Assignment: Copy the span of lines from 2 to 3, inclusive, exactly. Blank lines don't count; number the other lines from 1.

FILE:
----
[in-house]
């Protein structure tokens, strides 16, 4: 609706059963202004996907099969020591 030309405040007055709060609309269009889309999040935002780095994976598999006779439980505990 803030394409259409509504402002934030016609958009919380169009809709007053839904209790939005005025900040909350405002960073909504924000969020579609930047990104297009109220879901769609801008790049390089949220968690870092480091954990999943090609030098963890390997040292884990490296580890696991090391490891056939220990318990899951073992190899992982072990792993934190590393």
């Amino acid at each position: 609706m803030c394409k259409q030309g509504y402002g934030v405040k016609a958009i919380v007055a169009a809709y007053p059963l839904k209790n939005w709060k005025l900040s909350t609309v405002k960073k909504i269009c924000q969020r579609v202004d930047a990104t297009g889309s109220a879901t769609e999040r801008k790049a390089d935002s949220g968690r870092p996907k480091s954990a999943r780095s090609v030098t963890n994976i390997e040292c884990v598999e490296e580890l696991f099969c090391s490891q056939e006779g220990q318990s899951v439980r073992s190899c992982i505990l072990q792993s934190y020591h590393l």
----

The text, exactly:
């Protein structure tokens, strides 16, 4: 609706059963202004996907099969020591 030309405040007055709060609309269009889309999040935002780095994976598999006779439980505990 803030394409259409509504402002934030016609958009919380169009809709007053839904209790939005005025900040909350405002960073909504924000969020579609930047990104297009109220879901769609801008790049390089949220968690870092480091954990999943090609030098963890390997040292884990490296580890696991090391490891056939220990318990899951073992190899992982072990792993934190590393």
């Amino acid at each position: 609706m803030c394409k259409q030309g509504y402002g934030v405040k016609a958009i919380v007055a169009a809709y007053p059963l839904k209790n939005w709060k005025l900040s909350t609309v405002k960073k909504i269009c924000q969020r579609v202004d930047a990104t297009g889309s109220a879901t769609e999040r801008k790049a390089d935002s949220g968690r870092p996907k480091s954990a999943r780095s090609v030098t963890n994976i390997e040292c884990v598999e490296e580890l696991f099969c090391s490891q056939e006779g220990q318990s899951v439980r073992s190899c992982i505990l072990q792993s934190y020591h590393l």